The dialectical tension Levinas stokes is further complicated by trading in homeostasis — which is used here to stake an aufhebung in the subject’s development — for pure process: no duality, no sublation. To imagine a more fluid process of development between subject and Other, Yountae points to Catherine Malabou’s “place of exchange”: rather than pure absence, Malabou’s “place of exchange” is an interstitial non-place, the kind of embodied apophasis that process theologian Roland Faber calls the “‘interconnected emptiness’ of the ‘place’”: “This negation is the khôra, the ‘origin (without origin)’ of becoming — becoming as such.”
The space of negation, the forcefield, is embodied apophatically (that is, negatively) through the physical poem — a non-place place. The text is certainly corporeal, but the real poem, its “forcework,” as Krzysztof Ziarek has it, takes place in the leap to ek-stasis, in which subject and object do bridge Levinas’s insurmountable divide by disarming duality and allowing the groundlessness of the poem to make room for comportment, a khôric abyss that each participant can dip into, crucially, without simplifying or possessing or even accessing the other (or each other’s accessing, for that matter). Yountae’s abyss is “the passage from the impossible to the possible, from finitude (stasis) to infinitude (ek-stasis), reveal[ing] the self’s contingency; it alludes to the fact that the self’s becoming in groundlessness is conditioned by the other.” His conclusion? The self is the movement between rest and disruption, the passage, often traumatic, “into and out of the abyss, from loss to possibility, from finitude to infinity.”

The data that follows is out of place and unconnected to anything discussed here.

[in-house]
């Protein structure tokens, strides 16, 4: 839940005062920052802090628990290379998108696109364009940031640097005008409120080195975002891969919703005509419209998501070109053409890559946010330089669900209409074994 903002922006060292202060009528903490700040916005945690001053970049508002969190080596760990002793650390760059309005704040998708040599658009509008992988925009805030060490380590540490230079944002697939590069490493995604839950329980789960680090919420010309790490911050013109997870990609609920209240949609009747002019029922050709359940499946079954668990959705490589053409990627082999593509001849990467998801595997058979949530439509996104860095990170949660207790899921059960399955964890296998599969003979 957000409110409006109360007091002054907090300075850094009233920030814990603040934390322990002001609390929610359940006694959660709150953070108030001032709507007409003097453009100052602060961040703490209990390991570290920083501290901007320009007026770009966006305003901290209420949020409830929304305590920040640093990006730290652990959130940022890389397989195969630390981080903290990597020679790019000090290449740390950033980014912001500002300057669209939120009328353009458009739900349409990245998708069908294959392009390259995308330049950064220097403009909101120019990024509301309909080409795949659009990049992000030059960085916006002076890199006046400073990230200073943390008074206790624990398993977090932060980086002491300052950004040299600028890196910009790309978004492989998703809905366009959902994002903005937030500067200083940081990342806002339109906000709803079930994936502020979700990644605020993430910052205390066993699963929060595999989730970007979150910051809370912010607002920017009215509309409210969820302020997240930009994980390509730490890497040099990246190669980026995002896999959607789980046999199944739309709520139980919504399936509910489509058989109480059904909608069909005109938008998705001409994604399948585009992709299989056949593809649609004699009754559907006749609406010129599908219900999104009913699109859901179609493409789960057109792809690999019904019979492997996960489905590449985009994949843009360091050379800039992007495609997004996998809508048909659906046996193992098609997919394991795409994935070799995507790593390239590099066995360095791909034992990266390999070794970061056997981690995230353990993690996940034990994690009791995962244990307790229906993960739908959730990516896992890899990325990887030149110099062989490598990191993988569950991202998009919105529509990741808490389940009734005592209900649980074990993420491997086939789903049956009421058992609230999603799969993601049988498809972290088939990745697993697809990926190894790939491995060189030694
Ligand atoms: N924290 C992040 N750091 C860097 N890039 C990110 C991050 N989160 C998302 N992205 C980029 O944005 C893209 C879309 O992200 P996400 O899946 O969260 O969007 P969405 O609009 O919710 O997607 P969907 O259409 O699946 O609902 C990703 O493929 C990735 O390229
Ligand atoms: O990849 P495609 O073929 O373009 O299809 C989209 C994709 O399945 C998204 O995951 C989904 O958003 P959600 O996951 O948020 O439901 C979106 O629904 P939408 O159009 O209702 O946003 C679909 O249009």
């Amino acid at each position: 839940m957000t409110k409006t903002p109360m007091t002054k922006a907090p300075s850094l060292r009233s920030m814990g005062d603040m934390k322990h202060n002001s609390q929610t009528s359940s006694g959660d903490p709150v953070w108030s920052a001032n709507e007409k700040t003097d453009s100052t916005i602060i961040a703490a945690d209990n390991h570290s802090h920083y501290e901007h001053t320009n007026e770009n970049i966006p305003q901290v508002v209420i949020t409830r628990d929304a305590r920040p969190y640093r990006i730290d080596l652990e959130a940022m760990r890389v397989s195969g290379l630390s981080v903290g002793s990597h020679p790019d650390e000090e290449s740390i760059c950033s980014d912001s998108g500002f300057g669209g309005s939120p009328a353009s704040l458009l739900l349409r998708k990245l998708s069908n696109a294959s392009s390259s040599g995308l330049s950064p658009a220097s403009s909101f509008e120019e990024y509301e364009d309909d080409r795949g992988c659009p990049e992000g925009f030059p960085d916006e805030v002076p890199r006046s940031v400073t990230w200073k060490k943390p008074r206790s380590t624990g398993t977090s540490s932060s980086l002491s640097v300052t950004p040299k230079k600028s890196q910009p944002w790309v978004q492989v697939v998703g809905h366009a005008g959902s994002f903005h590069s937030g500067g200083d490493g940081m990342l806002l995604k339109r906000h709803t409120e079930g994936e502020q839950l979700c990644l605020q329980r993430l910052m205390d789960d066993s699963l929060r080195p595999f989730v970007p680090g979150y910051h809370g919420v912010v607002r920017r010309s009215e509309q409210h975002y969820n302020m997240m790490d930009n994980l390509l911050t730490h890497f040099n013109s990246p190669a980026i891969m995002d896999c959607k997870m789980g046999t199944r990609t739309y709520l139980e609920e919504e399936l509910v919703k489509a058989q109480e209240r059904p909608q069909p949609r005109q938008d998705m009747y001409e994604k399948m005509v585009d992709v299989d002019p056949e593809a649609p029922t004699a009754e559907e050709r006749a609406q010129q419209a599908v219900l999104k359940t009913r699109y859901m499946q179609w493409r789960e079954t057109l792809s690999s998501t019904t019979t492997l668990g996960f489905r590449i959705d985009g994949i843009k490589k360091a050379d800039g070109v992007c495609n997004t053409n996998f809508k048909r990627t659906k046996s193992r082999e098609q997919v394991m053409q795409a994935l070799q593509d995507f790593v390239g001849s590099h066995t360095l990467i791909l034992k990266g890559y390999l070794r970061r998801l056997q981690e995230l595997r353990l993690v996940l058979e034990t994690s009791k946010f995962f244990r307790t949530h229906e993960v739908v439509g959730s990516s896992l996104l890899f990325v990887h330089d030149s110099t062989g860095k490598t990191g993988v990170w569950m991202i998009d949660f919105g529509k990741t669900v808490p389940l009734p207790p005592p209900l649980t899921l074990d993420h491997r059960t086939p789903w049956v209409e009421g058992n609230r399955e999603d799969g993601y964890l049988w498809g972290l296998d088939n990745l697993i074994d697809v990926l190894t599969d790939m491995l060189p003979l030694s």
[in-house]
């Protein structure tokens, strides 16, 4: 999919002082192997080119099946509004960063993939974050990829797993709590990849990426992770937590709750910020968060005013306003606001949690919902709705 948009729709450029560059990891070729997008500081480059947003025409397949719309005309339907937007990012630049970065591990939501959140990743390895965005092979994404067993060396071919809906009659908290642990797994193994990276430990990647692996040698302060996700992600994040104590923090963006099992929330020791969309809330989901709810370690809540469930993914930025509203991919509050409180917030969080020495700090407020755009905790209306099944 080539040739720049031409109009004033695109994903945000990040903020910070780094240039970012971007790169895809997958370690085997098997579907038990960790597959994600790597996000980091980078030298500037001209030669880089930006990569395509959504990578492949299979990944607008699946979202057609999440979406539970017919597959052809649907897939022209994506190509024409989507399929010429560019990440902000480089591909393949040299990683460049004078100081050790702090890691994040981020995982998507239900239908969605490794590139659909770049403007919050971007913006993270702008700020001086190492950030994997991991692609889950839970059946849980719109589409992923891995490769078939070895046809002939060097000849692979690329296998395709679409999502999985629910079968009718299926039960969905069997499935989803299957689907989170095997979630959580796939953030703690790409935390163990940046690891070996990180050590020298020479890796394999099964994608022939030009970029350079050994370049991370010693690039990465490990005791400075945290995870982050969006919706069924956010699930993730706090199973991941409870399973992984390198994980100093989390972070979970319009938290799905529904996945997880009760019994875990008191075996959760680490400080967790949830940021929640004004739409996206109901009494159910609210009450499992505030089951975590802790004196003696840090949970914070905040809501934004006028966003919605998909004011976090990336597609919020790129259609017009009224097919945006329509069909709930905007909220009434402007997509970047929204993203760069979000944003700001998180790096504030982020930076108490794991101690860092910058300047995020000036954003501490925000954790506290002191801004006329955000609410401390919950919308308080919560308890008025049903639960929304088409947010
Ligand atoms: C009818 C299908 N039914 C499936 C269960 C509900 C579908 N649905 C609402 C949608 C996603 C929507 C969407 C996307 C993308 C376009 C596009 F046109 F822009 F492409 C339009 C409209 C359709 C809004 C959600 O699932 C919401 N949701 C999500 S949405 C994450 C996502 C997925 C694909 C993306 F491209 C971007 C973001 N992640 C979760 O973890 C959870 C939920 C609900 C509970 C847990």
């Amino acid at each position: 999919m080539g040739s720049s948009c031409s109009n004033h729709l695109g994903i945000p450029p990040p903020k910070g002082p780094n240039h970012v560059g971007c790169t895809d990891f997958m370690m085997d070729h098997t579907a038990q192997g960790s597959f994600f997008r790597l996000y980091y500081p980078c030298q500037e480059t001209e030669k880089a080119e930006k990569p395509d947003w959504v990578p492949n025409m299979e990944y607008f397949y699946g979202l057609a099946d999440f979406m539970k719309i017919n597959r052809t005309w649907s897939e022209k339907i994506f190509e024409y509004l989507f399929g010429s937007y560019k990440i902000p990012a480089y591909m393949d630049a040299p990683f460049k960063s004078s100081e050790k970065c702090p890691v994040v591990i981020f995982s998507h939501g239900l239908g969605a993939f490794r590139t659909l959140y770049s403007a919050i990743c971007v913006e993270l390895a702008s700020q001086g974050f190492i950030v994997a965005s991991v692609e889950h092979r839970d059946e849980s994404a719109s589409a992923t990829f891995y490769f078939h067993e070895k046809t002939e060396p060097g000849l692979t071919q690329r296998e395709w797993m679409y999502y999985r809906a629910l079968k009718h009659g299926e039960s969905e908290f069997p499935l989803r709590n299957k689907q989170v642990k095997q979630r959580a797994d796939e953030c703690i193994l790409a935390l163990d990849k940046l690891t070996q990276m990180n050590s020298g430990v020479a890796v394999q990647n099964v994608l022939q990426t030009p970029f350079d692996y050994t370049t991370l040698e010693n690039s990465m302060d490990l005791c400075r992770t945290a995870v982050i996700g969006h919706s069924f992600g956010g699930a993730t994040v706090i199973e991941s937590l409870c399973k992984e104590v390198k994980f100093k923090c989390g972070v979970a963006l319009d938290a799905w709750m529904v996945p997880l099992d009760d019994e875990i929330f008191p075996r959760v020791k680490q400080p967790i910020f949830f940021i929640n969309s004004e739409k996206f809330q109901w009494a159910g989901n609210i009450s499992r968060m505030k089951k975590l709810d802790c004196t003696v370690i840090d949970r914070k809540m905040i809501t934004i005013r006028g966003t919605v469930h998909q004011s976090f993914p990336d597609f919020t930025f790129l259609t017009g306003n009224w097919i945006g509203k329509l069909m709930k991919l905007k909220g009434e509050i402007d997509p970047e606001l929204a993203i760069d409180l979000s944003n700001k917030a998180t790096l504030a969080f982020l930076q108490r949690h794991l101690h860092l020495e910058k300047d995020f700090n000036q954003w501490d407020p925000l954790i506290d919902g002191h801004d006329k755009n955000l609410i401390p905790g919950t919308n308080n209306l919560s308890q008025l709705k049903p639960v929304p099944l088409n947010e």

In explicating the work of Argentine poet Alejandra Pizarnik, whom he claims “discloses the void as a site of revelation,” Yountae insists that,
The utterly negative character of the abyss depicted in Pizarnik’s poems is indicative of the existential chasm encountered at the horizon of finite human existence. But such a view fails to capture another important aspect of the abyss: a space replete with potential. Facing the abyss, in this sense, is different from facing nothing or the void. Pizarnik’s conflation of the abyss with a void covers over the abyss’s complex polysemy and ambiguous nature. For the abyss does not signify a mere lack of meaning. It signifies something more material. In this regard, the abyss is not synonymous with finitude. It is rather a paradox. It puts you face to face with finitude, but this finitude at the same time signals possibility by revealing itself to be the passageway to infinitude, an absence (or lack) that can possibly lead to replenishment.